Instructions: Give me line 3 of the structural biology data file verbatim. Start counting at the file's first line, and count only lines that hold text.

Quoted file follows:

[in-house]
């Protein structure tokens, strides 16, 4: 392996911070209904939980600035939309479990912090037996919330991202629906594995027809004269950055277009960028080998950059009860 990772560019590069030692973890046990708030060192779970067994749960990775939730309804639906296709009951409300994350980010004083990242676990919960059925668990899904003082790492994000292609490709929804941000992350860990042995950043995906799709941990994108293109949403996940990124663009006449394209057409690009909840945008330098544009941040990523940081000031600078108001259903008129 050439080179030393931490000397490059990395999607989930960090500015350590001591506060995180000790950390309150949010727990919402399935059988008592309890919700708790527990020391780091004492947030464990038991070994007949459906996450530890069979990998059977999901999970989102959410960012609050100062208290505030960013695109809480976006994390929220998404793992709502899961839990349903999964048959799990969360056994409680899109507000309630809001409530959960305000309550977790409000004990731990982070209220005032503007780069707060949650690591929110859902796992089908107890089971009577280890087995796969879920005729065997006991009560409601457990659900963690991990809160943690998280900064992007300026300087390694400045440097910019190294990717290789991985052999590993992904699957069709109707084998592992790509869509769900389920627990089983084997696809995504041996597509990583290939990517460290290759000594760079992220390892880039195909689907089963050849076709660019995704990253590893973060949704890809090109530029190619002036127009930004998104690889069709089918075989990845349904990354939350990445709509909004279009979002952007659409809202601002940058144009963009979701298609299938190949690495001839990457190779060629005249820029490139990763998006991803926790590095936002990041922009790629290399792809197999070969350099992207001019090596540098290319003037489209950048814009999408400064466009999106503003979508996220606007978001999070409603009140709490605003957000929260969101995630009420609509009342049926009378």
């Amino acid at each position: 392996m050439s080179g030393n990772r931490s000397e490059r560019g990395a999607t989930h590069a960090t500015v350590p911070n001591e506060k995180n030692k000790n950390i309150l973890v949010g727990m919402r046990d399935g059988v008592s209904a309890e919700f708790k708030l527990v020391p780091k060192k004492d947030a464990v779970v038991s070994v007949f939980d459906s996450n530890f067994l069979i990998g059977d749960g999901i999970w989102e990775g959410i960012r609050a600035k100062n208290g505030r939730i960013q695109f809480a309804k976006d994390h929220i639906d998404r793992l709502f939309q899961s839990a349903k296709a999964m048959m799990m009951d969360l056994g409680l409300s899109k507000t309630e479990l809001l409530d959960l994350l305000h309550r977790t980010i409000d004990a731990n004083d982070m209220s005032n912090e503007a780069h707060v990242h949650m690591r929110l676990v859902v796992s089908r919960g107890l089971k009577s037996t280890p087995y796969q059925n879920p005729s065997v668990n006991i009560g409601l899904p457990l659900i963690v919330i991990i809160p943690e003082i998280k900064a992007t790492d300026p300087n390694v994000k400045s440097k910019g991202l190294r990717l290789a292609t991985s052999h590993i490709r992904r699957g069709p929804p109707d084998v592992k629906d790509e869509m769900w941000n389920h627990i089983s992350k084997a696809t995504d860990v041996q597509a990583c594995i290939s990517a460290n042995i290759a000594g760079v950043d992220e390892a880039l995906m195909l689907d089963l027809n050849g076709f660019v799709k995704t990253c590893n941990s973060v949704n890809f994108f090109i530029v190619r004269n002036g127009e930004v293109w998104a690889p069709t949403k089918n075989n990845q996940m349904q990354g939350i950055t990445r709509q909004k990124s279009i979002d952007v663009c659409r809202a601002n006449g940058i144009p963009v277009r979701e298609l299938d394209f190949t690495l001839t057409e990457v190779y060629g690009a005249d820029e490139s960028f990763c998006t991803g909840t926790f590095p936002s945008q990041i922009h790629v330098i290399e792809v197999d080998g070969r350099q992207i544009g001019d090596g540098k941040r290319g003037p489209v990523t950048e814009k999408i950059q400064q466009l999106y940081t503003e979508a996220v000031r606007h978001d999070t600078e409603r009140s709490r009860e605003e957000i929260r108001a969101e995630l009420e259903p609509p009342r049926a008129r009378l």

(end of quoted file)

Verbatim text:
């Amino acid at each position: 392996m050439s080179g030393n990772r931490s000397e490059r560019g990395a999607t989930h590069a960090t500015v350590p911070n001591e506060k995180n030692k000790n950390i309150l973890v949010g727990m919402r046990d399935g059988v008592s209904a309890e919700f708790k708030l527990v020391p780091k060192k004492d947030a464990v779970v038991s070994v007949f939980d459906s996450n530890f067994l069979i990998g059977d749960g999901i999970w989102e990775g959410i960012r609050a600035k100062n208290g505030r939730i960013q695109f809480a309804k976006d994390h929220i639906d998404r793992l709502f939309q899961s839990a349903k296709a999964m048959m799990m009951d969360l056994g409680l409300s899109k507000t309630e479990l809001l409530d959960l994350l305000h309550r977790t980010i409000d004990a731990n004083d982070m209220s005032n912090e503007a780069h707060v990242h949650m690591r929110l676990v859902v796992s089908r919960g107890l089971k009577s037996t280890p087995y796969q059925n879920p005729s065997v668990n006991i009560g409601l899904p457990l659900i963690v919330i991990i809160p943690e003082i998280k900064a992007t790492d300026p300087n390694v994000k400045s440097k910019g991202l190294r990717l290789a292609t991985s052999h590993i490709r992904r699957g069709p929804p109707d084998v592992k629906d790509e869509m769900w941000n389920h627990i089983s992350k084997a696809t995504d860990v041996q597509a990583c594995i290939s990517a460290n042995i290759a000594g760079v950043d992220e390892a880039l995906m195909l689907d089963l027809n050849g076709f660019v799709k995704t990253c590893n941990s973060v949704n890809f994108f090109i530029v190619r004269n002036g127009e930004v293109w998104a690889p069709t949403k089918n075989n990845q996940m349904q990354g939350i950055t990445r709509q909004k990124s279009i979002d952007v663009c659409r809202a601002n006449g940058i144009p963009v277009r979701e298609l299938d394209f190949t690495l001839t057409e990457v190779y060629g690009a005249d820029e490139s960028f990763c998006t991803g909840t926790f590095p936002s945008q990041i922009h790629v330098i290399e792809v197999d080998g070969r350099q992207i544009g001019d090596g540098k941040r290319g003037p489209v990523t950048e814009k999408i950059q400064q466009l999106y940081t503003e979508a996220v000031r606007h978001d999070t600078e409603r009140s709490r009860e605003e957000i929260r108001a969101e995630l009420e259903p609509p009342r049926a008129r009378l």